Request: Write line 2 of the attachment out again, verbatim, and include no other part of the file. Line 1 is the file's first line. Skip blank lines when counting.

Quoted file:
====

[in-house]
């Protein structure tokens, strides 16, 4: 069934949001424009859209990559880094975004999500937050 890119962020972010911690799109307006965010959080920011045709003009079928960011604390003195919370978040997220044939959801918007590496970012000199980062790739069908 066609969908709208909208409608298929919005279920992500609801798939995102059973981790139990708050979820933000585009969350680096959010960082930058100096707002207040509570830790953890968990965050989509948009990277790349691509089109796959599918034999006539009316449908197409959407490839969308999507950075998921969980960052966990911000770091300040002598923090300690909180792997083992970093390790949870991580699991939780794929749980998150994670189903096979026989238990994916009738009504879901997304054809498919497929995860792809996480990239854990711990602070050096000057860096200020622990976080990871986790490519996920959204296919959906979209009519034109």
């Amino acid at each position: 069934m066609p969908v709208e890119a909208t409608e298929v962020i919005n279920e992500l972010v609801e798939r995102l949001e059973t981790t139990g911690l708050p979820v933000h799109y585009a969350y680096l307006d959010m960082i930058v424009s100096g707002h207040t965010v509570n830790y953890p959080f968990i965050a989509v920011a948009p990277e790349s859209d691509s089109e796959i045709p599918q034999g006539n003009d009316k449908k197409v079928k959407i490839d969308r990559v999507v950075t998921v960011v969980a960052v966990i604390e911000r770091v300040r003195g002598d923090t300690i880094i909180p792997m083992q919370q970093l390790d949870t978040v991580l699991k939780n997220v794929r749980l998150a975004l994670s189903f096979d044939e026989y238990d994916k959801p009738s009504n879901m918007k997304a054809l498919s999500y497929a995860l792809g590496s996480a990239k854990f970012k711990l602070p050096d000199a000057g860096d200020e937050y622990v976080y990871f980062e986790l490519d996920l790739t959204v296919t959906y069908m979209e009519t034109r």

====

């Protein structure tokens, strides 16, 4: 069934949001424009859209990559880094975004999500937050 890119962020972010911690799109307006965010959080920011045709003009079928960011604390003195919370978040997220044939959801918007590496970012000199980062790739069908 066609969908709208909208409608298929919005279920992500609801798939995102059973981790139990708050979820933000585009969350680096959010960082930058100096707002207040509570830790953890968990965050989509948009990277790349691509089109796959599918034999006539009316449908197409959407490839969308999507950075998921969980960052966990911000770091300040002598923090300690909180792997083992970093390790949870991580699991939780794929749980998150994670189903096979026989238990994916009738009504879901997304054809498919497929995860792809996480990239854990711990602070050096000057860096200020622990976080990871986790490519996920959204296919959906979209009519034109």